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Gov. Pawlenty issued the original order on Saturday, saying Minnesota will pay for the medicine for some of the poorest and sickest residents. While the federal government and retail pharmacists say the system is improving, others worry the state may be left paying for mistakes they didn't make.
St. Paul, Minn. — Gov. Pawlenty took the action so people like Susan Gray would continue to get her medicine. Gray is one of 95,000 Minnesotans who are eligible for both Medicare and Medicaid. Under Part D, she was supposed to have had her drug coverage transferred from Medicaid to Medicare on Jan. 1, 2006.
It wasn't that easy. Some beneficiaries were told to pay deductibles and co-pays they couldn't afford. Others, like Gray, weren't on Medicare's master list at all, and walked out of the pharmacy empty-handed.
"They wouldn't give them to me, and I was out. I suffer from severe depression among other things, and that's medicine that I need to take," Gray said. "And I felt very hopeless, and I called around to several different people that should be able to help me and couldn't."
Gray was able to get her medicine after calling the Minnesota Senior Linkage line. The governor's executive council agreed to extend Pawlenty's order for another month, so people like Gray will continue to get their medicine.
Human Services Commissioner Kevin Goodno says Minnesota has spent about $1 million processing 26,000 claims during the first three days since Pawlenty's order took effect. He says a minor glitch in the system became a major problem for people with many health care needs.
"If you're an individual who is disabled and elderly, and you take 12 medications a month, and you're not able to get them because you can't pay your $250, it's a life-threatening deal for them," said Goodno.
The Medicare Prescription Drug Benefit is the largest expansion in Medicare's 40-year history. Under the plan, 42 million disabled and elderly Americans are eligible to enroll in private plans that will subsidize their drug costs.
But the problems during the first few weeks of the program have angered seniors, politicians and pharmacists.
Early on, many pharmacists provided thousands of dollars in medicine to customers with the hopes that they'll be reimbursed at a later date. Julie Johnson with the Minnesota Pharmacists Association says Pawlenty's action has eased the concerns of many pharmacists.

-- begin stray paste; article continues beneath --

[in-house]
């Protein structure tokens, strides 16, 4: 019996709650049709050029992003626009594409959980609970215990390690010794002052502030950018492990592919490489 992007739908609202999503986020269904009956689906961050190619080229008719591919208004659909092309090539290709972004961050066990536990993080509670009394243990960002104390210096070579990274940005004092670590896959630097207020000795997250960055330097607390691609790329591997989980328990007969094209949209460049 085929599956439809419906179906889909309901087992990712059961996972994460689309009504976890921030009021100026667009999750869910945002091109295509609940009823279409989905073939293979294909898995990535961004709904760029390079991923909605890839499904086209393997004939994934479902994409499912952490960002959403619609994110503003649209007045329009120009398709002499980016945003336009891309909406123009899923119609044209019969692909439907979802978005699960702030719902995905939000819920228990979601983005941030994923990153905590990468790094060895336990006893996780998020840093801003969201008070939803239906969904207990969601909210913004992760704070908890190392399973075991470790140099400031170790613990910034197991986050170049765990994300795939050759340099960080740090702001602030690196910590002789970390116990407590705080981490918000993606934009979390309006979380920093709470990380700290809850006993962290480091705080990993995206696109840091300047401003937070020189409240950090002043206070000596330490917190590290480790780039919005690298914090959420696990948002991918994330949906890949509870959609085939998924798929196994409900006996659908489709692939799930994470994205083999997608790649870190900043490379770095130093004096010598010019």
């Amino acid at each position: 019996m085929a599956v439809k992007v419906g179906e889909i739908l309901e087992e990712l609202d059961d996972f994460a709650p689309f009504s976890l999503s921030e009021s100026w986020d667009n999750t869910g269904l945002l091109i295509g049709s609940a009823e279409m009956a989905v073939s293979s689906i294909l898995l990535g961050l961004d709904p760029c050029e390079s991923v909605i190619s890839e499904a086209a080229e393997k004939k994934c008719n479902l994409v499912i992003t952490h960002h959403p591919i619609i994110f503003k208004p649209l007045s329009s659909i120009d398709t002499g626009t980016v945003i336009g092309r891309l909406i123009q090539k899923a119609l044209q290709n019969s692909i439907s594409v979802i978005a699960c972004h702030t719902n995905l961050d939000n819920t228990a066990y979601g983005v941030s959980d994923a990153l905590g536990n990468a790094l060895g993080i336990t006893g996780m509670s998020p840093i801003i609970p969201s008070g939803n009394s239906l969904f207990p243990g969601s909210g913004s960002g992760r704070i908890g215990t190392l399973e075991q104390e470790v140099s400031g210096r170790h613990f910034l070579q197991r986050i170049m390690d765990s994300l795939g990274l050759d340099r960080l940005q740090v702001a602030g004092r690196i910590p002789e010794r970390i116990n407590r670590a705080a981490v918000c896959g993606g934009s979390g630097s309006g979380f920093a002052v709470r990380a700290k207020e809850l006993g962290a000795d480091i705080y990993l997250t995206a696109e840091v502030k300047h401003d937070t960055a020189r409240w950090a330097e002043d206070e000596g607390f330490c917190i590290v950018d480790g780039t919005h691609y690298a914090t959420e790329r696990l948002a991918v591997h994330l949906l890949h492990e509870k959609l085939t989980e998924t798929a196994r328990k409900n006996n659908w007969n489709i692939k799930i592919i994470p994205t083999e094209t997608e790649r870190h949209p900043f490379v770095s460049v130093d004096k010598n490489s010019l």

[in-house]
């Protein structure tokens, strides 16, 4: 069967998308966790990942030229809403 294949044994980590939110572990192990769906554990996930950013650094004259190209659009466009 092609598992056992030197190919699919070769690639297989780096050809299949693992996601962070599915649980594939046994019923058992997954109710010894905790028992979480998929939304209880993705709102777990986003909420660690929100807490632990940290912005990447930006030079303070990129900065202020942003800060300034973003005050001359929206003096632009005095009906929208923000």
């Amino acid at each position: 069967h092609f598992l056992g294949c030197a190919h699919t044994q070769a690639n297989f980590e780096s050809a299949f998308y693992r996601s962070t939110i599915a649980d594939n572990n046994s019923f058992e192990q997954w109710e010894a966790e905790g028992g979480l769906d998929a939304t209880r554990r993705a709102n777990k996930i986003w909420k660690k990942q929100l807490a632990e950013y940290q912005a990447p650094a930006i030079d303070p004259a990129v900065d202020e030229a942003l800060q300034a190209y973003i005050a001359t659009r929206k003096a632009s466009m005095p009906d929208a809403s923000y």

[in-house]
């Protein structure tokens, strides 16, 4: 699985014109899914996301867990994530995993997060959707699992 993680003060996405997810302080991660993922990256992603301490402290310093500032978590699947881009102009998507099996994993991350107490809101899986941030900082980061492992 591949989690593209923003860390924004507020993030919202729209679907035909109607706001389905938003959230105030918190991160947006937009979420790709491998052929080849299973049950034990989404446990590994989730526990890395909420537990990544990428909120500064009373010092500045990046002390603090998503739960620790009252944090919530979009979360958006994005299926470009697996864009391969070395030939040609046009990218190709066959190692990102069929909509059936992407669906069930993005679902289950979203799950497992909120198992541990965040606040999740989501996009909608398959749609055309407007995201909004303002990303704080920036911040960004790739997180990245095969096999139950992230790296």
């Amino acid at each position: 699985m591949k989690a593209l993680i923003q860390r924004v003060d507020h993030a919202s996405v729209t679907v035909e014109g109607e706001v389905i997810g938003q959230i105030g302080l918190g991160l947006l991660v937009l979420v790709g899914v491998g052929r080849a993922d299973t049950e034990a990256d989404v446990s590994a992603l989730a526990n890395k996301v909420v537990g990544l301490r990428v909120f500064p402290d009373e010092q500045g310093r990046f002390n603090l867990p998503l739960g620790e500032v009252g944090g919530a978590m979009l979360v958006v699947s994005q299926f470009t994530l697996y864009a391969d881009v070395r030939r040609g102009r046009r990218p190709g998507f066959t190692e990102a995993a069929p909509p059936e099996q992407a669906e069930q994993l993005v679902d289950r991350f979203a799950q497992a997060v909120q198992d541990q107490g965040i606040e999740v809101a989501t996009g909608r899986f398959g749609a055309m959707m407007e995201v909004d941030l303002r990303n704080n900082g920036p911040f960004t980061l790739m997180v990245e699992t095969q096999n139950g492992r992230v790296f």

"We don't want anybody to fall through the cracks, and we're doing our part and will continue to do our part. And the governor's recent activity with the extension will certainly help," said Johnson.
But others worry the problem isn't fully fixed, and could end up costing taxpayers a significant amount of money.
Dawn Simonson with the Metropolitan Area on Aging told the Senate Health and Human Services Budget Division that she thinks the glitches will be a nuisance for some time.
"I believe we'll continue to have people falling through the cracks for many months, as the Part D plan is implemented," said Simonson.
Sen. Linda Berglin, DFL-Minneapolis, says Gov. Pawlenty should call a special session if Simonson's fears come true. Berglin also wants the federal government to reimburse Minnesota for what it spends in drug costs for those who are on Part D.
"We should not be on the hook for any financial liability here. This is a federal program, and the federal government should make sure they make the states whole, and they should try to collect and make themselves whole," said Berglin.
But officials with the federal Centers for Medicare and Medicaid Services says it's the state's responsibility to collect its costs from the private insurers who administer the program.
Bob Herskovitz with CMS says the federal government will also work to ensure that states are reimbursed.
Herskovitz says he believes all of the computer problems will be fixed by the end of the week. Herskovitz also said the same thing last week. He says every action has been taken to ensure that no one walks out of a pharmacy without their medicine.
"We have enough contingency measures in place for the processes to work. We're expecting this to be fixed as rapidly as possible so that the contigency, which is working, doesn't have to be operable," said Herskovitz.
Herskovitz says, for the most part, the program is working well for many people. He says Medicare is providing one million prescriptions a day, and voluntary signup has exceeded expectations.